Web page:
The 11th edition of Webster’s Collegiate Dictionary defines transition as:
a: passage from one state, stage, subject, or place to another : CHANGE
b: a movement, development, or evolution from one form, stage, or style to another
I suppose that at any time, most of us are in a state of some sort of transition, whether it is due to a loss of job or another significantly life altering event. Gone are the days when you could work for 30-years at an 8-5 job with ½ hour lunch and 2 15-minute breaks. Gone are the days when you can count on a pension from your life-long employer. And maybe the days to count on Social Security being there to support us through our retirement will soon be gone as well.
Transition is a time to take stock of ourselves; to inventory our strengths and weaknesses and fervently seek the blessing and direction of the Author of our lives and pathway. It’s time to seek a new vector in life; to discover what really makes us happy and find a way to support ourselves doing it.
As I look back at my 25-year career in Information Technology and the years I spent in Emergency Medical Services prior to that, I count myself among the blessed. Sure, things haven’t been easy, but over the years, I’ve worked in professions that made me happy and provided a sense of accomplishment and fulfillment. The greatest satisfaction comes from knowing that I’ve performed to the best of my ability serving the needs of others. It makes me happiest when I exceed the expectations of my constituents.
So what now? Maybe it’s time to walk away from Information Technology and seek new windows of opportunity. With my broad experience and deep knowledge, I won’t be happy with any position less than a VP or an office in the C-Level suite. I’ve held both titles in the past and know full well how to do those jobs competently.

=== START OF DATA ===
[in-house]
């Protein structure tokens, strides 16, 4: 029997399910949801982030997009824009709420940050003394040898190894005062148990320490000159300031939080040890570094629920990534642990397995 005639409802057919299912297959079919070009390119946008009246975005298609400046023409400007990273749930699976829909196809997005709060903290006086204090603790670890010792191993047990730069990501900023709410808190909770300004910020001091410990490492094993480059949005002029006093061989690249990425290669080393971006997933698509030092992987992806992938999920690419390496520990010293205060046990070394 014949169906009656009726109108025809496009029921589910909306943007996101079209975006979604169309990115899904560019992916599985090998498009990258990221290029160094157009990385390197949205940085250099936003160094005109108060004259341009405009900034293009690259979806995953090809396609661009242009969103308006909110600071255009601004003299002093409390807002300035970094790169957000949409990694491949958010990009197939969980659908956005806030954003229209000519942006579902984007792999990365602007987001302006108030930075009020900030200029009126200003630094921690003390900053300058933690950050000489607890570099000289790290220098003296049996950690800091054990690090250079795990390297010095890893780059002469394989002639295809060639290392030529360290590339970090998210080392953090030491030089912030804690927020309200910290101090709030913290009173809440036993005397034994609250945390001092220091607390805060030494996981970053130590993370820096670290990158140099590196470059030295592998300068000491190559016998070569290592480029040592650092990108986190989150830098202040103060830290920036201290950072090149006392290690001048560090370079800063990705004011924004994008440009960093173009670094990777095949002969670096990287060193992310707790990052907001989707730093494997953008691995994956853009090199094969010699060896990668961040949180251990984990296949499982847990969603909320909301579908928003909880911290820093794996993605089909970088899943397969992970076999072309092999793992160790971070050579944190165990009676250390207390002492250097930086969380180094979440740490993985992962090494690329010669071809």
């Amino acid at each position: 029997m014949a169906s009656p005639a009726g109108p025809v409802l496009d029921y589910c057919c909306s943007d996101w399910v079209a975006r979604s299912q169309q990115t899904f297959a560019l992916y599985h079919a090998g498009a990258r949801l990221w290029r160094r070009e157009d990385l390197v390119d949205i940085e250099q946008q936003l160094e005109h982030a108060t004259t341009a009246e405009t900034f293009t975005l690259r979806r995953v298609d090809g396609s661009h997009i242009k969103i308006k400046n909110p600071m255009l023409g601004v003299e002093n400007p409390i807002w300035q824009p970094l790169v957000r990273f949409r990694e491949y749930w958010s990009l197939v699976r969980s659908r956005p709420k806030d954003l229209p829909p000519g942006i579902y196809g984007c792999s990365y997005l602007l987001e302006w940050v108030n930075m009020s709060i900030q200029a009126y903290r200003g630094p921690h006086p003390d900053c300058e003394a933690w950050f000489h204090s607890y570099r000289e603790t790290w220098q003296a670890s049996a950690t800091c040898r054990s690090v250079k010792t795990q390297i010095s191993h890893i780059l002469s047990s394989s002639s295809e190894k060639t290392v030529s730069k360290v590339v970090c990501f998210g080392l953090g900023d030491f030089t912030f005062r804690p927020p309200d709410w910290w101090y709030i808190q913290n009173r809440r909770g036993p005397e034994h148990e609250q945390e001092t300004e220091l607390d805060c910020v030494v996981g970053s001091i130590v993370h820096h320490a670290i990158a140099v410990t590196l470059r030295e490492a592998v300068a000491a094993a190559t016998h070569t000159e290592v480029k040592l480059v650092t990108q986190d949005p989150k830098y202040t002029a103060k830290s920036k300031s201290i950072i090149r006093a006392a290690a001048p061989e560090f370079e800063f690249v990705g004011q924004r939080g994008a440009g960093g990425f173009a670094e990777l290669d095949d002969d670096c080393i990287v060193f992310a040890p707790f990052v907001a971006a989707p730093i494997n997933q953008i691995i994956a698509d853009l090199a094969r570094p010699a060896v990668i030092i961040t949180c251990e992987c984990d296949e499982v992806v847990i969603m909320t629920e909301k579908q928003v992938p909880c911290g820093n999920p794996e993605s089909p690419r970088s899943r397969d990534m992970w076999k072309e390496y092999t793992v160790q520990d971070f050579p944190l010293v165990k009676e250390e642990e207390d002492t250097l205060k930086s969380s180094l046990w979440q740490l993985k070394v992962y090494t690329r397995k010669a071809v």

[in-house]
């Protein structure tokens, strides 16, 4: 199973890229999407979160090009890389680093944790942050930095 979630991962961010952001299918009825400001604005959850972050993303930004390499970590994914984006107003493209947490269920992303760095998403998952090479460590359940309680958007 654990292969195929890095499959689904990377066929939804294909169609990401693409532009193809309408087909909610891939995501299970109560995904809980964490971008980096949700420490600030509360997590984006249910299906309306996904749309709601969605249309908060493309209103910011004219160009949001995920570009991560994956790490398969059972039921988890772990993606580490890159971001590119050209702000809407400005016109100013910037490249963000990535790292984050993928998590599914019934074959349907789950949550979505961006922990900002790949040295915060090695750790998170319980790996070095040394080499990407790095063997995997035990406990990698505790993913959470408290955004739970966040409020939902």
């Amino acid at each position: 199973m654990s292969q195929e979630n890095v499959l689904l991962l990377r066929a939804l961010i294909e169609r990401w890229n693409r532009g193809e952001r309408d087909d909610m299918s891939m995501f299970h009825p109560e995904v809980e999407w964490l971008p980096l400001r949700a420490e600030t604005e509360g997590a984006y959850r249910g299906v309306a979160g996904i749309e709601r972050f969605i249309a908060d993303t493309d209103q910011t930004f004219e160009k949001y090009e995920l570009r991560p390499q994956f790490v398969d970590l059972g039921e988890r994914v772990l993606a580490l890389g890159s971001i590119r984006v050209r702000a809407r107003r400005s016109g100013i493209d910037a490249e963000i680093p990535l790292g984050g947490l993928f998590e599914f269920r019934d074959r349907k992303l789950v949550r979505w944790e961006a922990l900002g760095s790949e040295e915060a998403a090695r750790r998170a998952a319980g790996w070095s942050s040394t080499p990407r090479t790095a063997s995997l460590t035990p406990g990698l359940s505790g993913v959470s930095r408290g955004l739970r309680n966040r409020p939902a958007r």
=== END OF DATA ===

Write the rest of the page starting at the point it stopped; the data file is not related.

I’ve always been interested in real estate. I started taking a course to obtain my license in the state of Connecticut the last time I was in transition due to a job loss. I got about half way through when I landed a job in Raleigh, NC. Locating to Raleigh from Waterford, CT was one of the biggest transitions my family ever endured. We sure don’t want to go through that again if we can avoid it. Perhaps I can take a course again, finish it this time and pursue that avenue.
This past week I had the pleasure of meeting Annmarie, the Broker-in-Charge of the Garner, NC Coldwell Banker office. Annmarie really knows her stuff and absolutely radiates integrity. We talked for about an hour about the real estate profession in NC. I learned a lot and am praying about whether to go to school or not. I can earn my provisional broker’s license in six weeks. It may very well be possible that my wife and I can work together at this as a team.
There’s also the book. Even though I’m writing, I am not motivated to really buckle down and focus on it full time until I hear something definitive from the publisher. And then there’s ministry. There isn’t anything in life that gives me greater satisfaction than helping others. Ever since I met Pastor Paul Zeron in Bayonne, NJ when I owned the Bayonne Computer Center, I’ve been serving in ministry. I’ve taken on many roles: Deacon, Church Treasurer, Worship Leader, Adult Bible Class Teacher, Discipler and from time to time provided pulpit supply as a Preacher/Evangelist. My wife I perform regularly with the Friends in Christ Singers as part of the outreach ministry of Friendship Baptist Church in Raleigh. Within the past week we’ve been asked to perform a concert for a neighborhood party in May and in the fall to open for a popular Gospel group, the Daybreak Quartet. There are still a few details that need to be worked out about the fall concert, but if it happens, I promise you’ll hear about it first.
The only thing I’m definite about is the uncertainty in that I don’t know where I’m headed. But with the irons I have in the fire, I am confident the Lord is blessing.